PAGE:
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Cabernite, L. (1982). The Selection and Functions of the Training Analyst in Analytic Training Institutes in Latin America. Int. R. Psycho-Anal., 9:398-417.

(1982). International Review of Psycho-Analysis, 9:398-417

The Selection and Functions of the Training Analyst in Analytic Training Institutes in Latin America

Leão Cabernite


The author has presented a statistical appraisal of the growth rates of Societies in Latin America, as well as of the number of training analysts and a number of relevant variables. This permits an evaluation of the current state of the psychoanalytic movement from the standpoint of the activity of the training analyst. The study reported here is based in part on data obtained from two questionnaires, one from 1975, prepared by the author as Training Co-ordinator of the Committee of the Psychoanalytic Organizations of Latin America (COPAL), and another, distributed in 1980 by the Organizing Committee of the Helsinki Pre-Congress on Training. Use has also been made of the I.P.A. roster, 1970.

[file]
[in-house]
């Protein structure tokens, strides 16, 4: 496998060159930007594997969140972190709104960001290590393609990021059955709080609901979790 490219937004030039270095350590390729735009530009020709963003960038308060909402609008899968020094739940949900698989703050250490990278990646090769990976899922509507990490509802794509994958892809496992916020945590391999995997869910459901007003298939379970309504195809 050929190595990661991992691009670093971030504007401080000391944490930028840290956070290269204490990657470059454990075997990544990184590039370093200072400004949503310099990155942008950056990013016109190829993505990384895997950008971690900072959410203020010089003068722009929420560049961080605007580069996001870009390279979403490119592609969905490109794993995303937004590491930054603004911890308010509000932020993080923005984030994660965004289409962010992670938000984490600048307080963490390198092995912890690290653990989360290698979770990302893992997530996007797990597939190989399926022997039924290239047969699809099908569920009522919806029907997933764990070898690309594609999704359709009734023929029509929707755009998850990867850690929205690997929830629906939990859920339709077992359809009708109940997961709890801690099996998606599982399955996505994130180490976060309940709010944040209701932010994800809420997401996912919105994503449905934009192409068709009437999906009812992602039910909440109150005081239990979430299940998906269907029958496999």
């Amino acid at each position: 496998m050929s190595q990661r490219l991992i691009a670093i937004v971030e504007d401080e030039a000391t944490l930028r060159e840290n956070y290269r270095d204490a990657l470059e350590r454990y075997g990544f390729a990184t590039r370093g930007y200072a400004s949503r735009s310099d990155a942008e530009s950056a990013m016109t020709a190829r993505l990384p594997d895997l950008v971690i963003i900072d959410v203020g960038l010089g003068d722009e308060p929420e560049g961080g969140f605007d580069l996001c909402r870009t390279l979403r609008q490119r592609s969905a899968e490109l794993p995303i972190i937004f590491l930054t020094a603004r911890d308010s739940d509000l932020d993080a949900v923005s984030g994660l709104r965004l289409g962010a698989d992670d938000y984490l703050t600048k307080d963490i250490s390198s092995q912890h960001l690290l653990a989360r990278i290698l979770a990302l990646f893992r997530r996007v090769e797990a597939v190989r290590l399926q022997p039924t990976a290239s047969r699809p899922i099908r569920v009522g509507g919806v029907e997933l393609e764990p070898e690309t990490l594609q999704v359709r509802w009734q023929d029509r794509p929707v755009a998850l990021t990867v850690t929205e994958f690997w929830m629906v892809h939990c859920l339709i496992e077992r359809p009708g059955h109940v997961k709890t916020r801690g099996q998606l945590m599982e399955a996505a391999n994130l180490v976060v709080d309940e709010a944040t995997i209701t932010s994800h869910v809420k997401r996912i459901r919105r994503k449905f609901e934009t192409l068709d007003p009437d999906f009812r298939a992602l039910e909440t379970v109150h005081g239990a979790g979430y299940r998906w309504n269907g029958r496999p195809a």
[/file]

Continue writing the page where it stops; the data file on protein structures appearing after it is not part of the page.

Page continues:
This paper deals with the different ways of selecting training analysts in the Latin American Societies. Problems linked with different processes of selection of training analysts are considered in relation to the local Society and the psychoanalytic movement in general.

The functions of the training analyst, another source of friction in the Institutes, are examined, in order to establish their connexion with various misunderstandings and with the pathology of the psychoanalytic training process. This paper attempts to analyse the points of tension which have developed in the Societies which intentionally restrict the selection of training analysts, or which do not select them for a number of years (or if they do, do so minimally).

The danger of excessive politicization of the selection of the training analyst is examined. This

results in the perpetuation of a group of training analysts in power. The relationship of this to splits and threatened splits in the Societies is considered, together with the solutions found by some Societies to avert their own destruction. This paper studies some proposals for reforming the selection process, as well as for distributing the various functions of training analysts, in order to diminish their power and to avoid the contaminations that reinforce the pathology of the psychoanalytic training process.

The author shows(on the basis of data organized and evaluated in the 7 Tables)that the closed nature of psychoanalytic Societies is a reflection of the closed nature of its Training Committee, and that it is probably because of this there is an increasing appearance of new 'psychoanalytic societies' outside the I.P.A.

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